Deputy Mary Hanafin: I also admire Deputy Bruton’s wording because it links the Minister for Finance, the Minister for Health and Children and many other considerations and consultations. Notwithstanding that, I am afraid I am not in a position to accept the amendment.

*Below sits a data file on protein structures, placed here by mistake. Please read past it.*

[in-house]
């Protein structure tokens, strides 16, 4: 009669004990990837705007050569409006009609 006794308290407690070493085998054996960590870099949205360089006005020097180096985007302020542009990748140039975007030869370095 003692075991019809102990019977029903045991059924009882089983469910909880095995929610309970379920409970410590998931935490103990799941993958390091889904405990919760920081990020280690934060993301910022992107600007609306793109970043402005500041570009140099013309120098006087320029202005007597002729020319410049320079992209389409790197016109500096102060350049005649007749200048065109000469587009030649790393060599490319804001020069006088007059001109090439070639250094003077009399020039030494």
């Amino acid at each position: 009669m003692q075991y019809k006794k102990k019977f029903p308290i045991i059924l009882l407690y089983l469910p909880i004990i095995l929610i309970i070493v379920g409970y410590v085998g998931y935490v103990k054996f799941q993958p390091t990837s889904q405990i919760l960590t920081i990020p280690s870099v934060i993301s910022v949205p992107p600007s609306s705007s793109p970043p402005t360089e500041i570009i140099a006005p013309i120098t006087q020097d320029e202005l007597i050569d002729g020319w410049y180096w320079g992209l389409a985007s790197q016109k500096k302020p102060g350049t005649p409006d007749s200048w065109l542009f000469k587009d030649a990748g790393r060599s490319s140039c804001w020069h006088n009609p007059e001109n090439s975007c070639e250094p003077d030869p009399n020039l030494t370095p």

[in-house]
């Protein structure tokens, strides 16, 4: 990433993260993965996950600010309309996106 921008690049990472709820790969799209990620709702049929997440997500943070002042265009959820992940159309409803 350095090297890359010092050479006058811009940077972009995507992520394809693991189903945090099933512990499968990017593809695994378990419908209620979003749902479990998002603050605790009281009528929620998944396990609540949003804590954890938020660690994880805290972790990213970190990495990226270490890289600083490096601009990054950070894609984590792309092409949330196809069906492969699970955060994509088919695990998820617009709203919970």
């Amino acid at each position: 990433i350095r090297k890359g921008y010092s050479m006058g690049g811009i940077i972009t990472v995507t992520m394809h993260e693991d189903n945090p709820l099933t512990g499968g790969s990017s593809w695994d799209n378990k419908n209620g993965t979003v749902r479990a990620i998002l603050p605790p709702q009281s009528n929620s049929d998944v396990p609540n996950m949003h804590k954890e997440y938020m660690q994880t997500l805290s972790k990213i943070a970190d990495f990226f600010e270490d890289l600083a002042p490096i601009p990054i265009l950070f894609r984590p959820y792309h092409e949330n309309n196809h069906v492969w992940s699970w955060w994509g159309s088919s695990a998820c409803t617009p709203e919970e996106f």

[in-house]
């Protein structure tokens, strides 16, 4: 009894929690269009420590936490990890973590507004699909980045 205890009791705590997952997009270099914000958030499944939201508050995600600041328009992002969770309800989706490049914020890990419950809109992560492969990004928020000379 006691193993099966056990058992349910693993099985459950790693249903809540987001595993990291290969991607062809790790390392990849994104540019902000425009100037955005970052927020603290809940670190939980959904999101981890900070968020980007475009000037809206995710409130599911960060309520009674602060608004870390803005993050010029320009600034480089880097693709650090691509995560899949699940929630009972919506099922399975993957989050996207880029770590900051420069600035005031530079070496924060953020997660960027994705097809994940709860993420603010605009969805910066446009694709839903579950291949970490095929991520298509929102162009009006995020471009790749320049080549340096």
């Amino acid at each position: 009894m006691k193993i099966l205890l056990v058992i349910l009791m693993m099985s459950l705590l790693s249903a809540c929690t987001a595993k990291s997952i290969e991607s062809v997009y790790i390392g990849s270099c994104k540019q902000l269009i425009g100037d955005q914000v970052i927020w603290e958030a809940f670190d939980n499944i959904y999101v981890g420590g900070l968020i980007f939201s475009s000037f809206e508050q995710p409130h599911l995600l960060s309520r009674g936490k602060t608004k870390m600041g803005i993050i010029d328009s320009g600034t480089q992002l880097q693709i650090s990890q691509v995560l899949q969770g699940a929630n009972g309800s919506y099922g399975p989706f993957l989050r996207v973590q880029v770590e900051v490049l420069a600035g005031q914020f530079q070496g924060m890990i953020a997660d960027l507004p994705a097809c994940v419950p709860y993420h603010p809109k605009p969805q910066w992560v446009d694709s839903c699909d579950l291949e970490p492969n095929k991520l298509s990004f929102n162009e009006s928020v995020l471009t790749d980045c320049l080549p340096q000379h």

Deputy Mary Hanafin: The report was only presented to the Minister of Health and Children last month. She will consider it and then advise us on the matter. A suite of measures is considered in the report. The Minister for Finance is of the view that no one thing should be taken in isolation and he will wait for the recommendations of the Minister for Health and Children as well. I accept what Deputies have said about the importance of such centres and the impact they could have on reducing waiting lists, etc., for accident and emergency departments. However, at present some 200 primary care centres are under consideration for leasing arrangements. In the case of 90 of these, contract negotiations are under way and, in turn, approximately 30 of these are expected to open this year. The key issue is not in respect of the number but the fact that each of these developments benefits from Exchequer funding already. Any suggestion to further supplement the contribution of the Exchequer would have to be very compelling since the centres are already being supported. Deputy Sherlock referred to the property-based tax incentives. Even in this Finance Bill the property-based tax incentives for child care facilities have been removed and it is the intention to support new or further incentives.